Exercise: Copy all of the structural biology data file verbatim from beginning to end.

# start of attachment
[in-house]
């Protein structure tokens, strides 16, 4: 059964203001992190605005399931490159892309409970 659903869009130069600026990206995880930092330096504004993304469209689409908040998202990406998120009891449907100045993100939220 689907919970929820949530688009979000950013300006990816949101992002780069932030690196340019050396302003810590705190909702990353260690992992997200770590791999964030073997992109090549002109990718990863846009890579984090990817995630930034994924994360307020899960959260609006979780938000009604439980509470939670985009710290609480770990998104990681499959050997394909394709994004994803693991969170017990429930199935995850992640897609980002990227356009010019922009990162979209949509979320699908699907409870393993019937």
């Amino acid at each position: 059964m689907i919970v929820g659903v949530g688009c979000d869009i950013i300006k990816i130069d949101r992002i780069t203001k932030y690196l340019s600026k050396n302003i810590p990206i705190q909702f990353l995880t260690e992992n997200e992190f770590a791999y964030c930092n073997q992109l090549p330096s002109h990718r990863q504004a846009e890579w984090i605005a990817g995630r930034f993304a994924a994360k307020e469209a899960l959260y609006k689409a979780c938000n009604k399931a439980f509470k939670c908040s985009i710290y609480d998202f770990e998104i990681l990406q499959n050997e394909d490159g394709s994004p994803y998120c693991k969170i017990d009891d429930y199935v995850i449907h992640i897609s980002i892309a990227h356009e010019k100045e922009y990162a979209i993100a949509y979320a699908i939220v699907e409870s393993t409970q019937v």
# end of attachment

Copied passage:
[in-house]
């Protein structure tokens, strides 16, 4: 059964203001992190605005399931490159892309409970 659903869009130069600026990206995880930092330096504004993304469209689409908040998202990406998120009891449907100045993100939220 689907919970929820949530688009979000950013300006990816949101992002780069932030690196340019050396302003810590705190909702990353260690992992997200770590791999964030073997992109090549002109990718990863846009890579984090990817995630930034994924994360307020899960959260609006979780938000009604439980509470939670985009710290609480770990998104990681499959050997394909394709994004994803693991969170017990429930199935995850992640897609980002990227356009010019922009990162979209949509979320699908699907409870393993019937």
């Amino acid at each position: 059964m689907i919970v929820g659903v949530g688009c979000d869009i950013i300006k990816i130069d949101r992002i780069t203001k932030y690196l340019s600026k050396n302003i810590p990206i705190q909702f990353l995880t260690e992992n997200e992190f770590a791999y964030c930092n073997q992109l090549p330096s002109h990718r990863q504004a846009e890579w984090i605005a990817g995630r930034f993304a994924a994360k307020e469209a899960l959260y609006k689409a979780c938000n009604k399931a439980f509470k939670c908040s985009i710290y609480d998202f770990e998104i990681l990406q499959n050997e394909d490159g394709s994004p994803y998120c693991k969170i017990d009891d429930y199935v995850i449907h992640i897609s980002i892309a990227h356009e010019k100045e922009y990162a979209i993100a949509y979320a699908i939220v699907e409870s393993t409970q019937v």